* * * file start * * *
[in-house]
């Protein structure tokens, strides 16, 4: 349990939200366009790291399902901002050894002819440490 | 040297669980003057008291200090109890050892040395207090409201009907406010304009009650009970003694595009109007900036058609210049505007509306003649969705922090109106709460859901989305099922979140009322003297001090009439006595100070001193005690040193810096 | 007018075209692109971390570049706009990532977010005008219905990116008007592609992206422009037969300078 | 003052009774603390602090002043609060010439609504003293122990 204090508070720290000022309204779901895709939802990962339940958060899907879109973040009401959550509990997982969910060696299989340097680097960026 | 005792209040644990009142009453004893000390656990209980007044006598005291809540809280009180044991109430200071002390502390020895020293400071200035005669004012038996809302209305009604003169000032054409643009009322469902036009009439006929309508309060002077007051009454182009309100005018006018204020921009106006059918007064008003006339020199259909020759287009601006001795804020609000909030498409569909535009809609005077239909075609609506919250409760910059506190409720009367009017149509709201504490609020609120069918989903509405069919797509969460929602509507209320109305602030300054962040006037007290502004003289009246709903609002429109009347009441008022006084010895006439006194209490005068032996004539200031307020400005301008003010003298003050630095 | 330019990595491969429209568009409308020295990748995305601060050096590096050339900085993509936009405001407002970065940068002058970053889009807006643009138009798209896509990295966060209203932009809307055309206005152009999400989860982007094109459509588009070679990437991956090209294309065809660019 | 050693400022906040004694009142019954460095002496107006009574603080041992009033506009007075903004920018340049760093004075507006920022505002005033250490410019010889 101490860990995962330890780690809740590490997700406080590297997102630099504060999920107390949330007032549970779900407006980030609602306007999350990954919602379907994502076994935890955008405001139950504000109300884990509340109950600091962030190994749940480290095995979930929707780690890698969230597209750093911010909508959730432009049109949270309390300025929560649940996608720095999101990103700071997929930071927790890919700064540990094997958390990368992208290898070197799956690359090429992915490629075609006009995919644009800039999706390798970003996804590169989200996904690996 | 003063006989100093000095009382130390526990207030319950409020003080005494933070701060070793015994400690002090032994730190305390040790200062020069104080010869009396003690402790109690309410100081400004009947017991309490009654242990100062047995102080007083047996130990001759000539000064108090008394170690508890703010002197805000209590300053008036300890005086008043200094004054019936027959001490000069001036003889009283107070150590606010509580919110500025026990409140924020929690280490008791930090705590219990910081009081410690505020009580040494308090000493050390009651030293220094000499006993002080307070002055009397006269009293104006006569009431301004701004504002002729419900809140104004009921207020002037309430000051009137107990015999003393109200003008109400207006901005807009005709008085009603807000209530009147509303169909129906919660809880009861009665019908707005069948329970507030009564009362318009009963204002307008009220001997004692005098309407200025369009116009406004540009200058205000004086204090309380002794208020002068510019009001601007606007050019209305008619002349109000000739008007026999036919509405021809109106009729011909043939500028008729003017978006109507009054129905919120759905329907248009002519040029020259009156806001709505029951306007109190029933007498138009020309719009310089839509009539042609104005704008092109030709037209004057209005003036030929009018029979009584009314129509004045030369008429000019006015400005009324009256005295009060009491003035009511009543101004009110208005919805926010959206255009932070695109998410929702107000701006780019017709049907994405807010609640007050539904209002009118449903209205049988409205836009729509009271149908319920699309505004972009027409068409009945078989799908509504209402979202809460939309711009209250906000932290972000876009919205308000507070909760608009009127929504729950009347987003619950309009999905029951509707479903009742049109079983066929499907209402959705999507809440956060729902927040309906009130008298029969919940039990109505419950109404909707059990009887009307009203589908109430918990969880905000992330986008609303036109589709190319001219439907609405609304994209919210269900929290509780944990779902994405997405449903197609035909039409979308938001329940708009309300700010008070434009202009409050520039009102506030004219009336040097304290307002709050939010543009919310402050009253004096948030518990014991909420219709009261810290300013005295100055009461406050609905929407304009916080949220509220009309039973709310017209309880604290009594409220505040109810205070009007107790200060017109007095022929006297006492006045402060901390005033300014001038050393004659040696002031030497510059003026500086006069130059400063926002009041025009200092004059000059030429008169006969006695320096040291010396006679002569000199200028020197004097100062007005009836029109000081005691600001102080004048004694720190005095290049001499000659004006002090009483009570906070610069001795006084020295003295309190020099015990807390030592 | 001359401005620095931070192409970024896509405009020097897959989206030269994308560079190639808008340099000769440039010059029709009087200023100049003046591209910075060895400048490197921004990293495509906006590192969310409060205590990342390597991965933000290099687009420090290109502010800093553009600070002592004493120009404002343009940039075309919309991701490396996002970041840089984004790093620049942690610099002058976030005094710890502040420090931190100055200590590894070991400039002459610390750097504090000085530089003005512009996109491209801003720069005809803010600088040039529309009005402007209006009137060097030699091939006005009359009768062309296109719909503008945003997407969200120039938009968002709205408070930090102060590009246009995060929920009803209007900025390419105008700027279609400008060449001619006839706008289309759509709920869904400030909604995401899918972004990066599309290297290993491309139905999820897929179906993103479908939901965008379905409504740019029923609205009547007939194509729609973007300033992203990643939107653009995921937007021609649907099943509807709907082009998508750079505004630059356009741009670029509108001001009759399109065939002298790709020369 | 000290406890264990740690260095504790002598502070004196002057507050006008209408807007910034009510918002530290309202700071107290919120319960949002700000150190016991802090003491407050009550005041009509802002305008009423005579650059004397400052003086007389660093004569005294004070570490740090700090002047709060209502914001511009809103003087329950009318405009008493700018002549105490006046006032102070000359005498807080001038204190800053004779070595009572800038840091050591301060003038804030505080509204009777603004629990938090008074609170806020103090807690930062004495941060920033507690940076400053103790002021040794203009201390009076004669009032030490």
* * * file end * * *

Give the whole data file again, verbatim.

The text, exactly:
[in-house]
């Protein structure tokens, strides 16, 4: 349990939200366009790291399902901002050894002819440490 | 040297669980003057008291200090109890050892040395207090409201009907406010304009009650009970003694595009109007900036058609210049505007509306003649969705922090109106709460859901989305099922979140009322003297001090009439006595100070001193005690040193810096 | 007018075209692109971390570049706009990532977010005008219905990116008007592609992206422009037969300078 | 003052009774603390602090002043609060010439609504003293122990 204090508070720290000022309204779901895709939802990962339940958060899907879109973040009401959550509990997982969910060696299989340097680097960026 | 005792209040644990009142009453004893000390656990209980007044006598005291809540809280009180044991109430200071002390502390020895020293400071200035005669004012038996809302209305009604003169000032054409643009009322469902036009009439006929309508309060002077007051009454182009309100005018006018204020921009106006059918007064008003006339020199259909020759287009601006001795804020609000909030498409569909535009809609005077239909075609609506919250409760910059506190409720009367009017149509709201504490609020609120069918989903509405069919797509969460929602509507209320109305602030300054962040006037007290502004003289009246709903609002429109009347009441008022006084010895006439006194209490005068032996004539200031307020400005301008003010003298003050630095 | 330019990595491969429209568009409308020295990748995305601060050096590096050339900085993509936009405001407002970065940068002058970053889009807006643009138009798209896509990295966060209203932009809307055309206005152009999400989860982007094109459509588009070679990437991956090209294309065809660019 | 050693400022906040004694009142019954460095002496107006009574603080041992009033506009007075903004920018340049760093004075507006920022505002005033250490410019010889 101490860990995962330890780690809740590490997700406080590297997102630099504060999920107390949330007032549970779900407006980030609602306007999350990954919602379907994502076994935890955008405001139950504000109300884990509340109950600091962030190994749940480290095995979930929707780690890698969230597209750093911010909508959730432009049109949270309390300025929560649940996608720095999101990103700071997929930071927790890919700064540990094997958390990368992208290898070197799956690359090429992915490629075609006009995919644009800039999706390798970003996804590169989200996904690996 | 003063006989100093000095009382130390526990207030319950409020003080005494933070701060070793015994400690002090032994730190305390040790200062020069104080010869009396003690402790109690309410100081400004009947017991309490009654242990100062047995102080007083047996130990001759000539000064108090008394170690508890703010002197805000209590300053008036300890005086008043200094004054019936027959001490000069001036003889009283107070150590606010509580919110500025026990409140924020929690280490008791930090705590219990910081009081410690505020009580040494308090000493050390009651030293220094000499006993002080307070002055009397006269009293104006006569009431301004701004504002002729419900809140104004009921207020002037309430000051009137107990015999003393109200003008109400207006901005807009005709008085009603807000209530009147509303169909129906919660809880009861009665019908707005069948329970507030009564009362318009009963204002307008009220001997004692005098309407200025369009116009406004540009200058205000004086204090309380002794208020002068510019009001601007606007050019209305008619002349109000000739008007026999036919509405021809109106009729011909043939500028008729003017978006109507009054129905919120759905329907248009002519040029020259009156806001709505029951306007109190029933007498138009020309719009310089839509009539042609104005704008092109030709037209004057209005003036030929009018029979009584009314129509004045030369008429000019006015400005009324009256005295009060009491003035009511009543101004009110208005919805926010959206255009932070695109998410929702107000701006780019017709049907994405807010609640007050539904209002009118449903209205049988409205836009729509009271149908319920699309505004972009027409068409009945078989799908509504209402979202809460939309711009209250906000932290972000876009919205308000507070909760608009009127929504729950009347987003619950309009999905029951509707479903009742049109079983066929499907209402959705999507809440956060729902927040309906009130008298029969919940039990109505419950109404909707059990009887009307009203589908109430918990969880905000992330986008609303036109589709190319001219439907609405609304994209919210269900929290509780944990779902994405997405449903197609035909039409979308938001329940708009309300700010008070434009202009409050520039009102506030004219009336040097304290307002709050939010543009919310402050009253004096948030518990014991909420219709009261810290300013005295100055009461406050609905929407304009916080949220509220009309039973709310017209309880604290009594409220505040109810205070009007107790200060017109007095022929006297006492006045402060901390005033300014001038050393004659040696002031030497510059003026500086006069130059400063926002009041025009200092004059000059030429008169006969006695320096040291010396006679002569000199200028020197004097100062007005009836029109000081005691600001102080004048004694720190005095290049001499000659004006002090009483009570906070610069001795006084020295003295309190020099015990807390030592 | 001359401005620095931070192409970024896509405009020097897959989206030269994308560079190639808008340099000769440039010059029709009087200023100049003046591209910075060895400048490197921004990293495509906006590192969310409060205590990342390597991965933000290099687009420090290109502010800093553009600070002592004493120009404002343009940039075309919309991701490396996002970041840089984004790093620049942690610099002058976030005094710890502040420090931190100055200590590894070991400039002459610390750097504090000085530089003005512009996109491209801003720069005809803010600088040039529309009005402007209006009137060097030699091939006005009359009768062309296109719909503008945003997407969200120039938009968002709205408070930090102060590009246009995060929920009803209007900025390419105008700027279609400008060449001619006839706008289309759509709920869904400030909604995401899918972004990066599309290297290993491309139905999820897929179906993103479908939901965008379905409504740019029923609205009547007939194509729609973007300033992203990643939107653009995921937007021609649907099943509807709907082009998508750079505004630059356009741009670029509108001001009759399109065939002298790709020369 | 000290406890264990740690260095504790002598502070004196002057507050006008209408807007910034009510918002530290309202700071107290919120319960949002700000150190016991802090003491407050009550005041009509802002305008009423005579650059004397400052003086007389660093004569005294004070570490740090700090002047709060209502914001511009809103003087329950009318405009008493700018002549105490006046006032102070000359005498807080001038204190800053004779070595009572800038840091050591301060003038804030505080509204009777603004629990938090008074609170806020103090807690930062004495941060920033507690940076400053103790002021040794203009201390009076004669009032030490």